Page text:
Perhaps the greatest Russian pianist ever, Sviatoslav Richter (1915-1997) plays the piano with more passion than any other pianist I have ever heard. Indeed, sometimes his passionate approach traverses into violence and rage. His filmed performance of Chopin’s Revolutionary Étude (op. 10, no. 12) (available on YouTube) is both brilliant and frightening. Because of Richter’s fantastic and unparalleled technique, one is utterly unaware of the daunting technical difficulties of the étude. Instead, Richter draws attention only to the hauntingly sorrowful and frequently rage-filled melody.
Although largely self taught, Richter studied at the Moscow Conservatory with Heinrich Neuhaus, who brilliantly summed up Richter’s greatest gift: “His singular ability to grasp the whole and at the same time miss none of the smallest details of a composition suggests a comparison with an eagle who from his great height can see as far as the horizon and yet single out the tiniest detail of the landscape.”
A musical composition is an entire world – a world whose description is told in the language of music. Richter understood the language of music and could perceive the world contained within each composition and then clarify that world for his audience. At the same time, he was a master of detail.
I love the elegance, sensuousness, and dreaminess of Martha Argerich’s playing. Most impressive is her fascinating ability to treat the piano as an entire orchestra. She seeks out and presents the different instrumental voices in a piano solo piece. Somehow, she is able to assign different tonal qualities to each voice and leave the listener with the impression that one is listening to many different instruments playing together rather than a single piano.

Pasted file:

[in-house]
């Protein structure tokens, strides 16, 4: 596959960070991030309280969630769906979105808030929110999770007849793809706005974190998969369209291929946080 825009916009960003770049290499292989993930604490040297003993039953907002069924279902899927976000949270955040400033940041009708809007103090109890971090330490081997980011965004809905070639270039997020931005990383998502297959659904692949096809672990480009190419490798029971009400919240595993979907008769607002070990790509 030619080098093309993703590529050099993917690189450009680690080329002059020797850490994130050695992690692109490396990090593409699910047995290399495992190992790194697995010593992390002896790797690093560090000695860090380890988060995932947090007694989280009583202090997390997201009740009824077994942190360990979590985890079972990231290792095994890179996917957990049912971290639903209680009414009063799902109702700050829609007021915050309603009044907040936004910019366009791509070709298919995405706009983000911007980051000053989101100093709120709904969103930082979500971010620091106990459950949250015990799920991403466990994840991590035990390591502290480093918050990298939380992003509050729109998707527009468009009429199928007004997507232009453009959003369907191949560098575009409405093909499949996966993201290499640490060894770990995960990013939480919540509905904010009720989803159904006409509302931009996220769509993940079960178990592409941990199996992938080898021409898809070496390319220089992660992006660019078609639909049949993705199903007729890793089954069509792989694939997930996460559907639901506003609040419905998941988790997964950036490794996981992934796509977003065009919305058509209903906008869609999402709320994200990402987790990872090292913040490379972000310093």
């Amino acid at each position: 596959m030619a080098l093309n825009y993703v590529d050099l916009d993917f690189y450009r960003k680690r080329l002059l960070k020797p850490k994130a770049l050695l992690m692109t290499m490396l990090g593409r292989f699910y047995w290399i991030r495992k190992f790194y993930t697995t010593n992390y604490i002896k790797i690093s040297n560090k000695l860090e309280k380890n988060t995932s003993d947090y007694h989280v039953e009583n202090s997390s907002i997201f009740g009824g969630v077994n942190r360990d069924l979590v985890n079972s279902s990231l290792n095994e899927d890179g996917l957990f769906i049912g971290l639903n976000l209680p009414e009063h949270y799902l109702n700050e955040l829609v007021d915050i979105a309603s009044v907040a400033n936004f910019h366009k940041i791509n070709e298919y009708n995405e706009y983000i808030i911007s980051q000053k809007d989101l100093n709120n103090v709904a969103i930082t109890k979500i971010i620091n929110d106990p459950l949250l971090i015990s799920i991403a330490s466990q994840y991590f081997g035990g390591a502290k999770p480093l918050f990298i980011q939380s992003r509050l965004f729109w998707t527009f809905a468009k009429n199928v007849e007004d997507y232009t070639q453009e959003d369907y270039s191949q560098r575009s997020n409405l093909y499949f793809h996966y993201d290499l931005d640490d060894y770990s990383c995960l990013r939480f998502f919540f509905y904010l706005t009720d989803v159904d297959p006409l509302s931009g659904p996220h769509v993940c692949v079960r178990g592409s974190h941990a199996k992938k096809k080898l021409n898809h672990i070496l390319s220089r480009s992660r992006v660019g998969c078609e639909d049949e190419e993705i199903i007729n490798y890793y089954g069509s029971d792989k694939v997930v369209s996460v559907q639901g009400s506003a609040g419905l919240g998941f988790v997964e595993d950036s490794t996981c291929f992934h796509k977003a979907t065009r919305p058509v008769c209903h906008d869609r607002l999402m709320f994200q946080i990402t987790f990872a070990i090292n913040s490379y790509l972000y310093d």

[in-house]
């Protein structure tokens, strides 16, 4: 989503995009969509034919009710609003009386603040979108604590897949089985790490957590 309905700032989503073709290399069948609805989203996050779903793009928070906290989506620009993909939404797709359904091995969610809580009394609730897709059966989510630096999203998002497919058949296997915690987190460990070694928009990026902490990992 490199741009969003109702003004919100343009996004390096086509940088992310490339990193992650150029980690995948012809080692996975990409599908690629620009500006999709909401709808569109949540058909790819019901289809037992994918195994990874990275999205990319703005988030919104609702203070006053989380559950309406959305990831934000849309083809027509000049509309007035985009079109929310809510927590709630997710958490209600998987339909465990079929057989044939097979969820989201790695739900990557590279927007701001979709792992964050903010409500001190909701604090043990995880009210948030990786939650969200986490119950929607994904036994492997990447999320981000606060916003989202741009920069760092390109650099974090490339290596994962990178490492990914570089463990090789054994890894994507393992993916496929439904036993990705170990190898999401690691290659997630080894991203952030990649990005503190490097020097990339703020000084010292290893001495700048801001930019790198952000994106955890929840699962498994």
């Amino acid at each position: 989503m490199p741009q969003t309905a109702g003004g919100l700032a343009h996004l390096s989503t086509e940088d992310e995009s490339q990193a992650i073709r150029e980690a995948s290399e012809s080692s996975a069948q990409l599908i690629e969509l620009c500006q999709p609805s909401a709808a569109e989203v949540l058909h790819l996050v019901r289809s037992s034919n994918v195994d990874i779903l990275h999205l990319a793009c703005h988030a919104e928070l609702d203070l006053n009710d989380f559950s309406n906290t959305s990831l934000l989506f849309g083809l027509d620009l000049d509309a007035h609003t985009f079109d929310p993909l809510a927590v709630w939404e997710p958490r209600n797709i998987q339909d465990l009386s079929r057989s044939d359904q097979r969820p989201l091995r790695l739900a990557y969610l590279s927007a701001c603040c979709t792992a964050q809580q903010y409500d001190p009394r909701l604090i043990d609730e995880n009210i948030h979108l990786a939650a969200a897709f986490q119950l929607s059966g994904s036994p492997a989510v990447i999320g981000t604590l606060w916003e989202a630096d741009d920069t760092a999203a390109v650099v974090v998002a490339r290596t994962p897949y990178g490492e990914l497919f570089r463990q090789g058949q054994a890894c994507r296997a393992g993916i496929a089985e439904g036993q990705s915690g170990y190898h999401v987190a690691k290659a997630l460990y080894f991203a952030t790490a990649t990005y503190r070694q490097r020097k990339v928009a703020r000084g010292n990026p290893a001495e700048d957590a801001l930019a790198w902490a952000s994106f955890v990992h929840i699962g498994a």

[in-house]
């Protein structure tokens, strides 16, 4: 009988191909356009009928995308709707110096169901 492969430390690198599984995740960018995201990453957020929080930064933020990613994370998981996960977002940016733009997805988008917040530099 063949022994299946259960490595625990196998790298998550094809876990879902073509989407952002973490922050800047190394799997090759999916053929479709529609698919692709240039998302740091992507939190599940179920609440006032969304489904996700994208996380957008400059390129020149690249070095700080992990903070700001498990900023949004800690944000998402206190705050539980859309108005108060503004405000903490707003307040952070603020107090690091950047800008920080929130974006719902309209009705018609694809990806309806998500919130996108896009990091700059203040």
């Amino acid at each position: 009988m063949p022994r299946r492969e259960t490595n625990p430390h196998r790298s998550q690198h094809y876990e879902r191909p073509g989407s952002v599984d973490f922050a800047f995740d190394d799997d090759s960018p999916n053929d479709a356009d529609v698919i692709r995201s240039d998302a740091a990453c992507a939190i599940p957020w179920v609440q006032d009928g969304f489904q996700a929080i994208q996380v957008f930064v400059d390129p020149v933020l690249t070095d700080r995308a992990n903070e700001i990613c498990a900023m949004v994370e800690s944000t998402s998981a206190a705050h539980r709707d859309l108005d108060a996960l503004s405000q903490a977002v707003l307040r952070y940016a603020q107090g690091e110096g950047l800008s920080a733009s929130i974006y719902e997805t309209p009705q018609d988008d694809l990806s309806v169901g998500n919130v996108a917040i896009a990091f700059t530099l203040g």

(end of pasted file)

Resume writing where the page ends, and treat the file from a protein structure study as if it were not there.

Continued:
Jean-Yves Thibaudet was born in the center of French gastronomy – Lyon, France in 1961. This may explain the richness, delightfulness, and headiness of his playing. His interpretations are the musical equivalent of a sensuously rich fourteen-course dinner accompanied by the finest bottles of champagne. M. Thibaudet holds a special place in the pantheon of great pianists for his ability to bring sparkle, intensity, and an ethereal quality to whatever he plays. I imagine that Franz Liszt played exactly like Thibaudet.